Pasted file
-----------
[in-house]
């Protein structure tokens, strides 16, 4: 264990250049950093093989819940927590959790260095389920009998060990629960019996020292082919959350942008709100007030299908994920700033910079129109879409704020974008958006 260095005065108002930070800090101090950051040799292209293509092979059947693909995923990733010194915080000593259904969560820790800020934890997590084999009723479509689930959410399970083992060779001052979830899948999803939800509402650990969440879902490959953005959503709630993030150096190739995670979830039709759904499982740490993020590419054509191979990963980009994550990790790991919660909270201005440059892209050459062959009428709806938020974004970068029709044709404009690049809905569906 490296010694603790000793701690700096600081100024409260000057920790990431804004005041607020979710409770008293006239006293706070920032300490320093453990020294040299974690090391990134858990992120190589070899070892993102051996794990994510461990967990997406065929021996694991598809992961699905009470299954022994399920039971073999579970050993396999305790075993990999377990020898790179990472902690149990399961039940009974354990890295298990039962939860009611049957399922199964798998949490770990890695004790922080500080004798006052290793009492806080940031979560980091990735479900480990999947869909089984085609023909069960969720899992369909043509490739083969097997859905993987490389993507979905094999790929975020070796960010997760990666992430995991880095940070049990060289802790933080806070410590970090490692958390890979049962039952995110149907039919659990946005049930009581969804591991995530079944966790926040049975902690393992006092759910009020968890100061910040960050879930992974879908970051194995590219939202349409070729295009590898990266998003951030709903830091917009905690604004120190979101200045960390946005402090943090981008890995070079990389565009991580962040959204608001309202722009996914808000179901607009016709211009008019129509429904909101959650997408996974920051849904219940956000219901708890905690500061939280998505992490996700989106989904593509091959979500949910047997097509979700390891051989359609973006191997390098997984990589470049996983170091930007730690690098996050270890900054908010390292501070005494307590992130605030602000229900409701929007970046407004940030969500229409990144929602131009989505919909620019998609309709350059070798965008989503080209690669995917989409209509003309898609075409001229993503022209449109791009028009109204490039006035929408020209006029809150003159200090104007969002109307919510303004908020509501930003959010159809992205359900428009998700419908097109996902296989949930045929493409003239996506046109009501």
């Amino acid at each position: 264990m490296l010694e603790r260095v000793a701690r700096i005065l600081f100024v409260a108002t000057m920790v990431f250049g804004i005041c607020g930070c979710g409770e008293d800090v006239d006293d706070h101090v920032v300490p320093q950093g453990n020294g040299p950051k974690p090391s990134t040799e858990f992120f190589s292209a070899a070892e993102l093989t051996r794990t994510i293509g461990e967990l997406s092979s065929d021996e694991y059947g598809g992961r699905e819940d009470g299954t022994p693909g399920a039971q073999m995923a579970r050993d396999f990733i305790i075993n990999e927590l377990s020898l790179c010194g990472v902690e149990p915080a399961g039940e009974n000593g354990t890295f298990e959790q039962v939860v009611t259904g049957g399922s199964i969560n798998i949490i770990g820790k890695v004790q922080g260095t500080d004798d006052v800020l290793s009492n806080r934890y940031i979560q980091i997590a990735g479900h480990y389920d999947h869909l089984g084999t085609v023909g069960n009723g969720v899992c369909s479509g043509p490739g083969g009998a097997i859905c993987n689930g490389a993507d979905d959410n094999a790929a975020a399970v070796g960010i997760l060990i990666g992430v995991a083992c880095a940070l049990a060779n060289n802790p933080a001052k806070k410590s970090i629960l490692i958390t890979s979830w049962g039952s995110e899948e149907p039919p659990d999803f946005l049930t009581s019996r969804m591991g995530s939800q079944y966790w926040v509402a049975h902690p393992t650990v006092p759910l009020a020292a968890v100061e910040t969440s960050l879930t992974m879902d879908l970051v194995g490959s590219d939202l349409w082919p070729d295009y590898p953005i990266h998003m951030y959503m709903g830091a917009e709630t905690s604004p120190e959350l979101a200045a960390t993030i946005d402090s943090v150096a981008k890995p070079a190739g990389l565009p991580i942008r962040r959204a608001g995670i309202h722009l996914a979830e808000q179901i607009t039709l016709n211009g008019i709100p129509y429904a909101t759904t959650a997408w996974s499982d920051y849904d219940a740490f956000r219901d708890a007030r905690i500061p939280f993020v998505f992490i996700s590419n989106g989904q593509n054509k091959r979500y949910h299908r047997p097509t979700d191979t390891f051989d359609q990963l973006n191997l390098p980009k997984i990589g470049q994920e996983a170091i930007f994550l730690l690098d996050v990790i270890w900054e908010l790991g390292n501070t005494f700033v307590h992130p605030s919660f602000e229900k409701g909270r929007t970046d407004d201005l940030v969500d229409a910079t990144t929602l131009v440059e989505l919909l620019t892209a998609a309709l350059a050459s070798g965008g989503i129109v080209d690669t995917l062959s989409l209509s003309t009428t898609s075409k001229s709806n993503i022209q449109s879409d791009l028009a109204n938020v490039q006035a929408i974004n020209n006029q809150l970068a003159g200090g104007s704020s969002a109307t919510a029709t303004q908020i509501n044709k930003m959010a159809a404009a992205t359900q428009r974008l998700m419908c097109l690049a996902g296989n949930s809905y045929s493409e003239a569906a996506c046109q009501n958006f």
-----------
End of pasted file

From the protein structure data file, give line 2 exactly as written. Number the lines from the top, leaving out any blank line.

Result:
């Protein structure tokens, strides 16, 4: 264990250049950093093989819940927590959790260095389920009998060990629960019996020292082919959350942008709100007030299908994920700033910079129109879409704020974008958006 260095005065108002930070800090101090950051040799292209293509092979059947693909995923990733010194915080000593259904969560820790800020934890997590084999009723479509689930959410399970083992060779001052979830899948999803939800509402650990969440879902490959953005959503709630993030150096190739995670979830039709759904499982740490993020590419054509191979990963980009994550990790790991919660909270201005440059892209050459062959009428709806938020974004970068029709044709404009690049809905569906 490296010694603790000793701690700096600081100024409260000057920790990431804004005041607020979710409770008293006239006293706070920032300490320093453990020294040299974690090391990134858990992120190589070899070892993102051996794990994510461990967990997406065929021996694991598809992961699905009470299954022994399920039971073999579970050993396999305790075993990999377990020898790179990472902690149990399961039940009974354990890295298990039962939860009611049957399922199964798998949490770990890695004790922080500080004798006052290793009492806080940031979560980091990735479900480990999947869909089984085609023909069960969720899992369909043509490739083969097997859905993987490389993507979905094999790929975020070796960010997760990666992430995991880095940070049990060289802790933080806070410590970090490692958390890979049962039952995110149907039919659990946005049930009581969804591991995530079944966790926040049975902690393992006092759910009020968890100061910040960050879930992974879908970051194995590219939202349409070729295009590898990266998003951030709903830091917009905690604004120190979101200045960390946005402090943090981008890995070079990389565009991580962040959204608001309202722009996914808000179901607009016709211009008019129509429904909101959650997408996974920051849904219940956000219901708890905690500061939280998505992490996700989106989904593509091959979500949910047997097509979700390891051989359609973006191997390098997984990589470049996983170091930007730690690098996050270890900054908010390292501070005494307590992130605030602000229900409701929007970046407004940030969500229409990144929602131009989505919909620019998609309709350059070798965008989503080209690669995917989409209509003309898609075409001229993503022209449109791009028009109204490039006035929408020209006029809150003159200090104007969002109307919510303004908020509501930003959010159809992205359900428009998700419908097109996902296989949930045929493409003239996506046109009501």